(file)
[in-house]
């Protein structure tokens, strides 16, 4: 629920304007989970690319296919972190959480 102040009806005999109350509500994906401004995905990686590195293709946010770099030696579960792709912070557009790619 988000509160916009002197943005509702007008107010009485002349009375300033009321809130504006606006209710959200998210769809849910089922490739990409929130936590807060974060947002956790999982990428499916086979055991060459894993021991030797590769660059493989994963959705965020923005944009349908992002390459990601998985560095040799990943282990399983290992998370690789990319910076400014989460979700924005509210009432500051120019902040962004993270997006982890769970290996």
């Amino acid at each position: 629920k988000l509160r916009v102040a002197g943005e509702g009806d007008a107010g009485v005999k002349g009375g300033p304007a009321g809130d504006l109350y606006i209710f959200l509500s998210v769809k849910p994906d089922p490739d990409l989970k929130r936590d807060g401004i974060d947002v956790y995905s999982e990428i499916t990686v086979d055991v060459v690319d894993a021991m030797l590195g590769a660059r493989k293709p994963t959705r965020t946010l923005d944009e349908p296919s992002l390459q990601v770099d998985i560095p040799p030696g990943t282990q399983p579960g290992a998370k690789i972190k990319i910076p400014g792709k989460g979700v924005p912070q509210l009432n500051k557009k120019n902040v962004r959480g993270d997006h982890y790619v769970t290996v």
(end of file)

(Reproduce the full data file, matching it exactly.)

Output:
[in-house]
């Protein structure tokens, strides 16, 4: 629920304007989970690319296919972190959480 102040009806005999109350509500994906401004995905990686590195293709946010770099030696579960792709912070557009790619 988000509160916009002197943005509702007008107010009485002349009375300033009321809130504006606006209710959200998210769809849910089922490739990409929130936590807060974060947002956790999982990428499916086979055991060459894993021991030797590769660059493989994963959705965020923005944009349908992002390459990601998985560095040799990943282990399983290992998370690789990319910076400014989460979700924005509210009432500051120019902040962004993270997006982890769970290996």
């Amino acid at each position: 629920k988000l509160r916009v102040a002197g943005e509702g009806d007008a107010g009485v005999k002349g009375g300033p304007a009321g809130d504006l109350y606006i209710f959200l509500s998210v769809k849910p994906d089922p490739d990409l989970k929130r936590d807060g401004i974060d947002v956790y995905s999982e990428i499916t990686v086979d055991v060459v690319d894993a021991m030797l590195g590769a660059r493989k293709p994963t959705r965020t946010l923005d944009e349908p296919s992002l390459q990601v770099d998985i560095p040799p030696g990943t282990q399983p579960g290992a998370k690789i972190k990319i910076p400014g792709k989460g979700v924005p912070q509210l009432n500051k557009k120019n902040v962004r959480g993270d997006h982890y790619v769970t290996v």